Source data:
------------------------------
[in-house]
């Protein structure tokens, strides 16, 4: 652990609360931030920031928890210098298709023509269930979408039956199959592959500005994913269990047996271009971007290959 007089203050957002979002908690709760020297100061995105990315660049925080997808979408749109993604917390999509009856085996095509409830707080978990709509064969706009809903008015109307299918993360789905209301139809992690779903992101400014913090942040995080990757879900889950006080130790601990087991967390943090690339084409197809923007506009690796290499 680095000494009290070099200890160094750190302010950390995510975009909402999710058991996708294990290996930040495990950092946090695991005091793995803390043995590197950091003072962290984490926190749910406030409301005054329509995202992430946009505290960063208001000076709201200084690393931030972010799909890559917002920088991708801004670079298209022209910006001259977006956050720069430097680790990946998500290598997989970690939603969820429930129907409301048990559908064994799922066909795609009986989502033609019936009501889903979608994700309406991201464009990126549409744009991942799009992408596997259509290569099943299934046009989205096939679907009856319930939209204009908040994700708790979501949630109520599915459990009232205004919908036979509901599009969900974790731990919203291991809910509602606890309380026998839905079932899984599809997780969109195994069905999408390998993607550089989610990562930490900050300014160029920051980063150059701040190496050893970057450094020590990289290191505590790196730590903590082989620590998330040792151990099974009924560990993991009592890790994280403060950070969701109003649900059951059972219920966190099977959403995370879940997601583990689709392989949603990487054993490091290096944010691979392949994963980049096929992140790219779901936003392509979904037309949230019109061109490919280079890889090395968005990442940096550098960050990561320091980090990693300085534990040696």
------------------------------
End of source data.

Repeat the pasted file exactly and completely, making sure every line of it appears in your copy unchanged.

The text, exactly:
[in-house]
């Protein structure tokens, strides 16, 4: 652990609360931030920031928890210098298709023509269930979408039956199959592959500005994913269990047996271009971007290959 007089203050957002979002908690709760020297100061995105990315660049925080997808979408749109993604917390999509009856085996095509409830707080978990709509064969706009809903008015109307299918993360789905209301139809992690779903992101400014913090942040995080990757879900889950006080130790601990087991967390943090690339084409197809923007506009690796290499 680095000494009290070099200890160094750190302010950390995510975009909402999710058991996708294990290996930040495990950092946090695991005091793995803390043995590197950091003072962290984490926190749910406030409301005054329509995202992430946009505290960063208001000076709201200084690393931030972010799909890559917002920088991708801004670079298209022209910006001259977006956050720069430097680790990946998500290598997989970690939603969820429930129907409301048990559908064994799922066909795609009986989502033609019936009501889903979608994700309406991201464009990126549409744009991942799009992408596997259509290569099943299934046009989205096939679907009856319930939209204009908040994700708790979501949630109520599915459990009232205004919908036979509901599009969900974790731990919203291991809910509602606890309380026998839905079932899984599809997780969109195994069905999408390998993607550089989610990562930490900050300014160029920051980063150059701040190496050893970057450094020590990289290191505590790196730590903590082989620590998330040792151990099974009924560990993991009592890790994280403060950070969701109003649900059951059972219920966190099977959403995370879940997601583990689709392989949603990487054993490091290096944010691979392949994963980049096929992140790219779901936003392509979904037309949230019109061109490919280079890889090395968005990442940096550098960050990561320091980090990693300085534990040696």